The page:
European Union Data protection. The Court of Justice of the European Union gave a preliminary ruling in which it decided that art 6(1)(e), art 12(b) and sub-paragraph (a) of the first paragraph of of Directive (EC) 95-46, read in conjunction with art 3 of First , had be interpreted as meaning that, as EU law currently stood, it was for the member states to determine whether the natural persons referred to in art 2(1)(d) and (j) of that directive could apply to the authority responsible for keeping the register to determine, on the basis of a case-by-case assessment, if it was exceptionally justified, on compelling legitimate grounds relating to their particular situation, to limit, on the expiry of a sufficiently long period after the dissolution of the company concerned, access to personal data relating to them, entered in that register, to third parties who could demonstrate a specific interest in consulting that data.

Candy v Holyoake and others

Pleading Striking out. The Queen's Bench Division found that the first three defendants had breached their duties of disclosure, but that it was not appropriate to strike out their defences and costs orders in the claimant's favour would be made. Further, although the claimant's response to the their CPR Pt 18 request did answer the first three defendants' questions to some extent, it was better to strike out that response and order a further one.

ITV Broadcasting Ltd and other companies v TVCatchup Ltd (in administration) and other companies

European Union Copyright. The Court of Justice of the European Union gave a preliminary ruling, deciding that of Directive (EC) 2001-29 and specifically the concept of 'access to cable of broadcasting services', should be interpreted as not covering, and not permitting, national legislation which provided that copyright was not infringed in the case of the immediate retransmission by cable, including, where relevant, via the internet, in the area of initial broadcast, of works broadcast on television channels subject to public service obligations.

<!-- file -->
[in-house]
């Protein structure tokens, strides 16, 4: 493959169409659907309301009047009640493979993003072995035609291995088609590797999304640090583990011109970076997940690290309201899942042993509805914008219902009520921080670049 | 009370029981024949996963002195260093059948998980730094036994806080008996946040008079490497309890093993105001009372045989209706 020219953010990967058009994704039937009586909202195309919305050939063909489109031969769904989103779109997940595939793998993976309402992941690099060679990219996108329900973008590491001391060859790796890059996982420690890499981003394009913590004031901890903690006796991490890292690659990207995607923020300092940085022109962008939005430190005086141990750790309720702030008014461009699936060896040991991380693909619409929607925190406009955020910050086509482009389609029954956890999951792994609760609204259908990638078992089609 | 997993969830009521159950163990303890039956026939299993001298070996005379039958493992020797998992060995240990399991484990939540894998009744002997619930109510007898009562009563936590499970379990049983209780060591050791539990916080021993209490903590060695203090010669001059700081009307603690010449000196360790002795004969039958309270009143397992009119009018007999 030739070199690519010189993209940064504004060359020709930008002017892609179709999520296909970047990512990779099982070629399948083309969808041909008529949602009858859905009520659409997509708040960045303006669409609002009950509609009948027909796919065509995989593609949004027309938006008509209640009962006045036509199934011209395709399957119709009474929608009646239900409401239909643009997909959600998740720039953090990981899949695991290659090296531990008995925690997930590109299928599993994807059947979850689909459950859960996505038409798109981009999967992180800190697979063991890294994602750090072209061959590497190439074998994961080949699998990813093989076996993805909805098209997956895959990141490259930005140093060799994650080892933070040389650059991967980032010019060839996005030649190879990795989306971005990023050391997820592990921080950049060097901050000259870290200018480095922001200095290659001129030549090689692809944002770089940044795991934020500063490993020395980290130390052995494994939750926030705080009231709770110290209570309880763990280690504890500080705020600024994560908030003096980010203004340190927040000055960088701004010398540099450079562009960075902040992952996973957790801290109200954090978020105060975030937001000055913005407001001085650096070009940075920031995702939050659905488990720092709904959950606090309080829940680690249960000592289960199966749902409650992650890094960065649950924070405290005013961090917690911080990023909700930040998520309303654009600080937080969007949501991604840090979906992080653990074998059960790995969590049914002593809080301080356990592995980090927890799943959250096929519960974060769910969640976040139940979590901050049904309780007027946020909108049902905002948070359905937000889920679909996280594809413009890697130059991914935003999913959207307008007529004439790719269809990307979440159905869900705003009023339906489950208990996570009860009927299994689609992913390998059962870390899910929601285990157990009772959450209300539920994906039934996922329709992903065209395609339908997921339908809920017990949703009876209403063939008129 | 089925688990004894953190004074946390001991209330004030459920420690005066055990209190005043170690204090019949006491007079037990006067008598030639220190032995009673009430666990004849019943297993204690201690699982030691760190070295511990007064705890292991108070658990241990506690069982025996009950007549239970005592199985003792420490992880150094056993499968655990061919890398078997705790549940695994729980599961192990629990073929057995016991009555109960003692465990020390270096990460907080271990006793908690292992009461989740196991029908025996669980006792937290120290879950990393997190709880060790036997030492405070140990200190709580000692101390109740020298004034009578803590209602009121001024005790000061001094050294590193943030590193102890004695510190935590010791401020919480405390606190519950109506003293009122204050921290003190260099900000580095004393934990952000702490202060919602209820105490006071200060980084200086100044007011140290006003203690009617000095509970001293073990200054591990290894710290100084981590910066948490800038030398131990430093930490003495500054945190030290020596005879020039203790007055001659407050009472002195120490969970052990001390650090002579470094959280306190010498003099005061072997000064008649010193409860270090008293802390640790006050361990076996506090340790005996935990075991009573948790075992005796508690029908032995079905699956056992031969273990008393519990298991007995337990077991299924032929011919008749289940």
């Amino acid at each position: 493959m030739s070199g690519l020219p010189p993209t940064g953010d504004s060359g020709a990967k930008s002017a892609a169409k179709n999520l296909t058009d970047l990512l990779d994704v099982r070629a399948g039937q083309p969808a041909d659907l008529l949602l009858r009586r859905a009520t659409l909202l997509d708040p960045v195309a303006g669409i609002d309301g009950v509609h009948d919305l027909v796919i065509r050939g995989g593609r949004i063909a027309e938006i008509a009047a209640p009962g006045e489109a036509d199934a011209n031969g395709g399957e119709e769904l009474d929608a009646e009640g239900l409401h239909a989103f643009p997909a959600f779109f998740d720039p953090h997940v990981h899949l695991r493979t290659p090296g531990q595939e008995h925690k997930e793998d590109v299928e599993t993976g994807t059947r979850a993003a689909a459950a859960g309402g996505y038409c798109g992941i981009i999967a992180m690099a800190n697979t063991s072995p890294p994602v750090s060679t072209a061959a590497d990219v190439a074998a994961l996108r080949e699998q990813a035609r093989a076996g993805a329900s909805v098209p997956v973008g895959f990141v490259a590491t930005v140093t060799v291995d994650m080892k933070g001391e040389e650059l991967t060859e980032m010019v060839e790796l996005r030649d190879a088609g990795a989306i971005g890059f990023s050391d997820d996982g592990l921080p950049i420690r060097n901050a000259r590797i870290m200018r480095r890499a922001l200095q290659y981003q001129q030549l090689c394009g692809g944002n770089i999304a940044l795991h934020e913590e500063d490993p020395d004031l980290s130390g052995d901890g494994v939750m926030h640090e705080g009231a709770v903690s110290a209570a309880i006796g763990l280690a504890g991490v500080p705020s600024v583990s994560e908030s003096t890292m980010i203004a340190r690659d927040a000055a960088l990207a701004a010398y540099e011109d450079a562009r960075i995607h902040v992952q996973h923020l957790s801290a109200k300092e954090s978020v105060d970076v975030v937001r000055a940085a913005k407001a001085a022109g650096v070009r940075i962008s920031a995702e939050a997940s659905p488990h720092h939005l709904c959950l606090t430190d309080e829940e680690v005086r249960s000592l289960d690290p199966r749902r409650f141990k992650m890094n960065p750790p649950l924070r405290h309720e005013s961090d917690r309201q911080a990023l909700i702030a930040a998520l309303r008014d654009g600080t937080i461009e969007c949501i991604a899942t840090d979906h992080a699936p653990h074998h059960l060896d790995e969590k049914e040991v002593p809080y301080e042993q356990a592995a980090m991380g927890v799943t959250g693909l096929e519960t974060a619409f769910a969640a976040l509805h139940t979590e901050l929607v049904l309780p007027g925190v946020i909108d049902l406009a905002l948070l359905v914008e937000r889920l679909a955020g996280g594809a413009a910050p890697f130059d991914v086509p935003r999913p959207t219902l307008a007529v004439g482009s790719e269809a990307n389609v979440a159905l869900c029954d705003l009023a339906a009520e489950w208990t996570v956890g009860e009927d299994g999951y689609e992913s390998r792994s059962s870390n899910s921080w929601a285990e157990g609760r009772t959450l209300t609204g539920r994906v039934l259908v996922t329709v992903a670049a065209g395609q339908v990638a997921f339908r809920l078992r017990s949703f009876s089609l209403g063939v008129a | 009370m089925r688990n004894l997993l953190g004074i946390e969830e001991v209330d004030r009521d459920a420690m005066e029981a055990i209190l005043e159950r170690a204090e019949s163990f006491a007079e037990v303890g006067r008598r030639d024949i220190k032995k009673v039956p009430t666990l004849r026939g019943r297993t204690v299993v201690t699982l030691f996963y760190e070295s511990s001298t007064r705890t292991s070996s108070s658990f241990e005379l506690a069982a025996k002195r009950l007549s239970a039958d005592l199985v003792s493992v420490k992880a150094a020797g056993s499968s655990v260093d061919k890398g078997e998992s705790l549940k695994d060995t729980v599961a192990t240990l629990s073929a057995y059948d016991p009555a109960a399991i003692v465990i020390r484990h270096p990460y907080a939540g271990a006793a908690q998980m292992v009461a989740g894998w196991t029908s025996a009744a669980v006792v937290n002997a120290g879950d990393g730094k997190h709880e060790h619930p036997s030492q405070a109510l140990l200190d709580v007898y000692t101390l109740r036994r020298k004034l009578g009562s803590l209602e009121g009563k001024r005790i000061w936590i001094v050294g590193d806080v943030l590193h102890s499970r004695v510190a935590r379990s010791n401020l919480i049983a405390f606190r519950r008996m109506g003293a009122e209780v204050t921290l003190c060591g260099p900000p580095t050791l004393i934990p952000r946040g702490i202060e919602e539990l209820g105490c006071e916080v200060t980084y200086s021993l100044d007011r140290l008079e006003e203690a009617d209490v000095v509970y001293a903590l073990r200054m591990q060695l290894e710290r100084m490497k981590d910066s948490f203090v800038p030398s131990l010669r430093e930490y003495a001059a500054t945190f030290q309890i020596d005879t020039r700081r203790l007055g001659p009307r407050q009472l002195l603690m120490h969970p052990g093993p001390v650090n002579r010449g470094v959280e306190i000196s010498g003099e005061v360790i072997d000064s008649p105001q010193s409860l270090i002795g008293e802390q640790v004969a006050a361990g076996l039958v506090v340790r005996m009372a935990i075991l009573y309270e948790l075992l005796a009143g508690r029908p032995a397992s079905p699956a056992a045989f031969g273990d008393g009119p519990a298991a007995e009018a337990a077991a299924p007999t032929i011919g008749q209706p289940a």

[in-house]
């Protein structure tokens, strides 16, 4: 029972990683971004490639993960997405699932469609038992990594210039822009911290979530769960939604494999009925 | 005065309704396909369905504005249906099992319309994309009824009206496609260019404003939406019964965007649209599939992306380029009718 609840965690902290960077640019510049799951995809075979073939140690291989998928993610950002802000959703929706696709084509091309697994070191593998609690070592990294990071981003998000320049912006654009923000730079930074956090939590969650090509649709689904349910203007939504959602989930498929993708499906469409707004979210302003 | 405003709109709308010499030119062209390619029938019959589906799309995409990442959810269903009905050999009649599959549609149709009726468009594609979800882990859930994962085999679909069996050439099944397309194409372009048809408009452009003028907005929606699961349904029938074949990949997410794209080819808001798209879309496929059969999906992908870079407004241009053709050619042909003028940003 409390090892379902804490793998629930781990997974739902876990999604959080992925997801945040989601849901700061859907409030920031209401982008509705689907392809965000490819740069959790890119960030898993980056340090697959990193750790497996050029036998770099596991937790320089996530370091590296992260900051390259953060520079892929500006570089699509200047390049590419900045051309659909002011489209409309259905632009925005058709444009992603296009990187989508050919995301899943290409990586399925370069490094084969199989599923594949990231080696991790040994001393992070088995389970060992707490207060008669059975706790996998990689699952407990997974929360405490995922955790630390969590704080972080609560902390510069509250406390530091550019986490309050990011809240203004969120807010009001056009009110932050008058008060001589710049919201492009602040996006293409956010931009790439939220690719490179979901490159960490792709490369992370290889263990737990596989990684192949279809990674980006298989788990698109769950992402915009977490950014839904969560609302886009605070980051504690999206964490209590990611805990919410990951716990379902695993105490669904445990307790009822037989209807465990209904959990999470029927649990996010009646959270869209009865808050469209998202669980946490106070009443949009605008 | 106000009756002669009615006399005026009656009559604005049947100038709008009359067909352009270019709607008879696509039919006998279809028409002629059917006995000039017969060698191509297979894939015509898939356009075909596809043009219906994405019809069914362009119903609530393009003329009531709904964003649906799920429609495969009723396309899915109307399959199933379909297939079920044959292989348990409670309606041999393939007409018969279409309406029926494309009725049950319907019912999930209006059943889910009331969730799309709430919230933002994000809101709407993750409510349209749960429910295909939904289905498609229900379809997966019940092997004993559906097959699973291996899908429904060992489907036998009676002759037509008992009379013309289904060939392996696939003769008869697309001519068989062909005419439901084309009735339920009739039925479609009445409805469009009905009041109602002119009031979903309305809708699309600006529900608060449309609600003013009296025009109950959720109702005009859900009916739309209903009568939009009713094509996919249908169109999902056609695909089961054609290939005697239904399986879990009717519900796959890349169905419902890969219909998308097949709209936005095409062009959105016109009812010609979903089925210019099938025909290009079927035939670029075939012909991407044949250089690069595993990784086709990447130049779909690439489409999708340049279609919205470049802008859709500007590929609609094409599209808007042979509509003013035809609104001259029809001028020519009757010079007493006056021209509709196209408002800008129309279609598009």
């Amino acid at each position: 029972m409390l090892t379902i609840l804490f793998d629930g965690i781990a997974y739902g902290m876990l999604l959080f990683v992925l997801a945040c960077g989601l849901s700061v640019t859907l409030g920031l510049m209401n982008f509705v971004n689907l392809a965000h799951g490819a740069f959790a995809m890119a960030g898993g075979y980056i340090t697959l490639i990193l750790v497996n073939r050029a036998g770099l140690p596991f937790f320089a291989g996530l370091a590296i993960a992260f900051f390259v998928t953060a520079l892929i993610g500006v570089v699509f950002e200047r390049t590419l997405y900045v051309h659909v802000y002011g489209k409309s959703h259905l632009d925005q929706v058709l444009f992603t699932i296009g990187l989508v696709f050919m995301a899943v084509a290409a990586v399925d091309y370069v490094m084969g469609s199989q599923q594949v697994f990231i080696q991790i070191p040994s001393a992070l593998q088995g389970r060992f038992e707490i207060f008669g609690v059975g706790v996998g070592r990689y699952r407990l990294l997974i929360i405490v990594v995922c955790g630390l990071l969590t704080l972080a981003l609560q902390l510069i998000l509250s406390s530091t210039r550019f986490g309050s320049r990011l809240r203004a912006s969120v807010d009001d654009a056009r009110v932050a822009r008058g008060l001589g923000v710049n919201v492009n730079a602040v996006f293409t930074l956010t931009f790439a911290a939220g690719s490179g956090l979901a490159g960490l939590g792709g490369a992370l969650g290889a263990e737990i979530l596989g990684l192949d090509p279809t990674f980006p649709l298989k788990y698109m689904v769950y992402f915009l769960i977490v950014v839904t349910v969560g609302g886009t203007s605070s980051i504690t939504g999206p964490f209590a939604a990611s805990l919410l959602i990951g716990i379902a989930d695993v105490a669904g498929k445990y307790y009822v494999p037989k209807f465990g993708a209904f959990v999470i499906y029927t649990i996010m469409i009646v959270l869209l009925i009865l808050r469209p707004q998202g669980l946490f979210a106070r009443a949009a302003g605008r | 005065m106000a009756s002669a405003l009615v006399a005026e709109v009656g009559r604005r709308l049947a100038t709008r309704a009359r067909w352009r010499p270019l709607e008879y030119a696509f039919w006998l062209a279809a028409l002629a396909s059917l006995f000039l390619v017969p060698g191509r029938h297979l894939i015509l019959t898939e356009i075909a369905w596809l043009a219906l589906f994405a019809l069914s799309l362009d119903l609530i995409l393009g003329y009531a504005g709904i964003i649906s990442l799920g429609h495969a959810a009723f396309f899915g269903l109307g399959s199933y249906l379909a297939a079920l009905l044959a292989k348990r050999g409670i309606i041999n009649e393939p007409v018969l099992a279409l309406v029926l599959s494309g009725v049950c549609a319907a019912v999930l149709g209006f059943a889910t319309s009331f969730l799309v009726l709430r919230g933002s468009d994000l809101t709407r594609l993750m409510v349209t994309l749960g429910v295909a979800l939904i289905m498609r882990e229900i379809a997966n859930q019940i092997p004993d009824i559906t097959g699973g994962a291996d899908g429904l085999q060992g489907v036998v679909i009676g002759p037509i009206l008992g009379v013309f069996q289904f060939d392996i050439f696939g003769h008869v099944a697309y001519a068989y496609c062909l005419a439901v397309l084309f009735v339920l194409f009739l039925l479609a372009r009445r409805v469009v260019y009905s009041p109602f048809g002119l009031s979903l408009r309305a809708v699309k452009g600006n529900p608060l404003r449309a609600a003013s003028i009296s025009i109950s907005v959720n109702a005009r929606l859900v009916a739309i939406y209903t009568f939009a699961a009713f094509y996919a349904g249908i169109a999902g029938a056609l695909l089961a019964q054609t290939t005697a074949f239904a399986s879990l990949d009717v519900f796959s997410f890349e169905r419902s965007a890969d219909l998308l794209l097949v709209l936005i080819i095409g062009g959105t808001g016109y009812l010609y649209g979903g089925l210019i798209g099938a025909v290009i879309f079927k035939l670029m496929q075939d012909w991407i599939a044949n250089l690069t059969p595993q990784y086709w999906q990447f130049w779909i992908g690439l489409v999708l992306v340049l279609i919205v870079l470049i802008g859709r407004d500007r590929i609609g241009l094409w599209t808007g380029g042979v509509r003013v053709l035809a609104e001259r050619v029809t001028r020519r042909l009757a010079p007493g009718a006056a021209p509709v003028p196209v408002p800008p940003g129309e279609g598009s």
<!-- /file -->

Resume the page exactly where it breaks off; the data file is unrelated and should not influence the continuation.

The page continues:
Mayer v European Food Safety Authority

European Union Access to information. The General Court of the European Union dismissed the applicant's action brought under art 263 of the Treaty on the Functioning of the European Union, challenging the decisions of the European Food Safety Authority (EFSA), first, dismissing the applicant's request to extend her secondment as a national expert at EFSA and, second, refusing her request for access to documents held by EFSA. The General court held that the heads of claim sought by the applicant in relation to those two issues were inadmissible.

Pemberton Greenish LLP v Henry

Solicitor Dishonesty. The Queen's Bench Division ruled, in respect of a subrogated claim brought by the claimant firm of solicitors (on behalf of its insurer), that, although the defendant, who had acted as a consultant solicitor for the claimant, had committed various breaches of the Money Laundering Regulations 2007, , in respect of legal services provided to joint clients in relation to the provision of a mortgage on an investment property (the transaction), there was no sufficiently cogent evidence that the claimant's losses, following the discovery of a fraud concerning the transaction, had been caused as a result of the dishonest acts or omissions of the defendant. The court held that the breaches were not evidence of dishonesty by the defendant, but had been due to her desire to complete the transaction as swiftly as possible.